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DEEP REINFORCEMENT LEARNING FOR ROBOTS

Training robots to perceive, act and communicate using multiple modalities still represents a challenging problem, particularly if robots are expected to learn efficiently from small sets of example interactions. We describe a learning approach as a step in this direction, where we teach a humanoid robot how to play a game like humans. Attention is now on training the robot to play the game and to interact in this game like humans.

Multimodal deep reinforcement learning agent perceives multimodal features and exhibits verbal and non-verbal actions while playing. Experimental results using simulations show that the robot can learn to win or draw up to 98% of the games.

What Is Reinforcement?

The term reinforce means to strengthen and is used in psychology to refer to anything stimulus which strengthens or increases the probability of a specific response. We all apply reinforcers every day, most of the time without even realizing we are doing it. You may tell your child “good job” after he or she cleans their room; perhaps you tell your partner how good he or she look when they dress up, or maybe you got a raise at work after doing a great job on a project. All of these things increase the probability that the same response will be repeated. In this case, children learn which behaviour is good or bad based on the response it receives along the way.

When better outcomes for the machines are reinforced and adverse choices are discouraged. This is called reinforcement learning.

Even though humans can learn from their mistakes due to the reinforcement response given to them, however, a machine can’t learn from its flaws because it has no emotion. They only recognise and rely on the input data, assignment or mission given to them.

Reinforcement learning has been most successful in very specific, controlled situations that it has been applied. To create machines and programs that are more effectual, then, there is a need to develop a common sense and handle more complex, less structured challenges. In other words, a need to be able to infer when there is a real problem or mission in a living and changing environment.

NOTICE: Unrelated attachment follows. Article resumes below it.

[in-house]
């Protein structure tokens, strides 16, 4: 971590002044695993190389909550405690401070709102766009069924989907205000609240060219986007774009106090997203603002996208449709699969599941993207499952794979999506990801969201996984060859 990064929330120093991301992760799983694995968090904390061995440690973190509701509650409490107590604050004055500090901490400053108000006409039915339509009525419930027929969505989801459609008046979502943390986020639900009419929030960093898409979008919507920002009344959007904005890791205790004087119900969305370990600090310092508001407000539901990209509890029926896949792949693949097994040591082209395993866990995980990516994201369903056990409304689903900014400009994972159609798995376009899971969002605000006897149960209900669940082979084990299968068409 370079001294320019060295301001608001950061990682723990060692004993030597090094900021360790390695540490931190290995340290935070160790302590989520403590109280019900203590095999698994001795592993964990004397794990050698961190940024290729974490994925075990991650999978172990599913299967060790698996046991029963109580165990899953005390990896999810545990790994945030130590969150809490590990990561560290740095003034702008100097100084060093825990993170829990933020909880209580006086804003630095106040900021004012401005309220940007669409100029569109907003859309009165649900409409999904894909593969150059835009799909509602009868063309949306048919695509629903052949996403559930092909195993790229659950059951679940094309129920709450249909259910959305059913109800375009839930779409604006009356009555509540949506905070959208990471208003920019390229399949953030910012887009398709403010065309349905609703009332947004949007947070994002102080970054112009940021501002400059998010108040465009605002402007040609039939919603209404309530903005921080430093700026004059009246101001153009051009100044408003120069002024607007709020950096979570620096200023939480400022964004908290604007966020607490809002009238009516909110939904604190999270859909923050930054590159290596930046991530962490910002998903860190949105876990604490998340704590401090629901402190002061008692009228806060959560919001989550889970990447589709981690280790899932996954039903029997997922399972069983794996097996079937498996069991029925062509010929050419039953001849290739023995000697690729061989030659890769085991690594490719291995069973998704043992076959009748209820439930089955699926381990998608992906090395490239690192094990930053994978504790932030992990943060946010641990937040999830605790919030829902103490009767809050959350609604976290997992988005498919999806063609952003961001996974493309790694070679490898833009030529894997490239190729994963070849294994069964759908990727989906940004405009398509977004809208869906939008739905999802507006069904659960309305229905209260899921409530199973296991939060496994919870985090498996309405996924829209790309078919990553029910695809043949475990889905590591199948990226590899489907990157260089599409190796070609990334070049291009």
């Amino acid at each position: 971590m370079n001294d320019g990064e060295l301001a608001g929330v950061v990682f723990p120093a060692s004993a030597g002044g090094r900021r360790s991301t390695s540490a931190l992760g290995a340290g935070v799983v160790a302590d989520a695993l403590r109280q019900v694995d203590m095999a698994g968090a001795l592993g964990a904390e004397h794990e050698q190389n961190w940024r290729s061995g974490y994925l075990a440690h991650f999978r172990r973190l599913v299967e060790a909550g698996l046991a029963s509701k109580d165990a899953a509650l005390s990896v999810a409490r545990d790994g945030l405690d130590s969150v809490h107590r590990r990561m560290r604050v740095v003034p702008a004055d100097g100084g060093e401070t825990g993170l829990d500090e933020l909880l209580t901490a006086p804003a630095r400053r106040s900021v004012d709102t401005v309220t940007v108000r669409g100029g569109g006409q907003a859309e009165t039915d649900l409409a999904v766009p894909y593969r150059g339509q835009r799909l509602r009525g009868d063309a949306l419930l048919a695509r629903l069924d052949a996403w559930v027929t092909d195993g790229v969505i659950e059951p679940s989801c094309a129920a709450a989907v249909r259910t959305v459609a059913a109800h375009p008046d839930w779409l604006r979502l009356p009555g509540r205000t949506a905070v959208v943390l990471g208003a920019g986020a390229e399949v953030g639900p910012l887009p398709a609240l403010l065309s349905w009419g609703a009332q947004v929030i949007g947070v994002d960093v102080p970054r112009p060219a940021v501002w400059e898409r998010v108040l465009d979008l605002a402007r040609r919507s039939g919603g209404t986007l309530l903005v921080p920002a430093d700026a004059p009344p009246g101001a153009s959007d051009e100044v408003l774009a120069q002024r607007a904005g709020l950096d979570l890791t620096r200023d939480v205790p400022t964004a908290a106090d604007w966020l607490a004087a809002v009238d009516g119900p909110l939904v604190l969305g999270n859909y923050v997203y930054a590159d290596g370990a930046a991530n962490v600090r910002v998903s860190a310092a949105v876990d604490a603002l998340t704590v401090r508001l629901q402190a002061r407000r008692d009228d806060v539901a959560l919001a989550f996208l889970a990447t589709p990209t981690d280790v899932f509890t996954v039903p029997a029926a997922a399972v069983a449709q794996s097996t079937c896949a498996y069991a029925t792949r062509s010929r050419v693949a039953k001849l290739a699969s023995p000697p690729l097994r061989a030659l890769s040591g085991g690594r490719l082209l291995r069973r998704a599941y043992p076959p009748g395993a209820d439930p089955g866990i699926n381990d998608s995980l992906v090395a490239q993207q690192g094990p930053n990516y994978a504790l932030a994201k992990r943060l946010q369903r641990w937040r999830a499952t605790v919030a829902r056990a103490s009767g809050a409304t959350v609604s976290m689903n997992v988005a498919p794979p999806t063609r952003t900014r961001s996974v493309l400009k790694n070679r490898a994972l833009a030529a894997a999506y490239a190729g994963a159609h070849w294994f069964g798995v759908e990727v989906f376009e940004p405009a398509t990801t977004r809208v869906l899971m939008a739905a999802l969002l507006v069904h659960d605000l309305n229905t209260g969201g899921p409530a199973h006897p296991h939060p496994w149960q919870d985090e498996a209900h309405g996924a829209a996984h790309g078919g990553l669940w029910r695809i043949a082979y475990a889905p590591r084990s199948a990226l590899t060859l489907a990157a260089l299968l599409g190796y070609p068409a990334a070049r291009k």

Likewise, because the real world is a bit complex and can be easily understood by the machines, generative models is a deep reinforcement method that can be used. This mimics the real-world environment, it will generate environmental behaviour and feedback for simulated training settings.  Thus, this can help to further monitor and predict what the machines can do in the real world.

With deep reinforcement learning, Machines will need to learn how to adjust their actions in real life human environments and not just act on clear rules or processed data, but rather on mood and actions, unlike humans who are most times not logical. This will help in other areas like marketing and customer service because they will be able to adjust to customers’ enquiries and complaints, and to make solid and excellent unbiased decision.

This approach allows machines to work out for itself which behaviours are most useful to master. Humans control the learning framework of the simulated environment and let the machine determine optimal behaviour models on its own.

 

Article by: Busayo Tomoh

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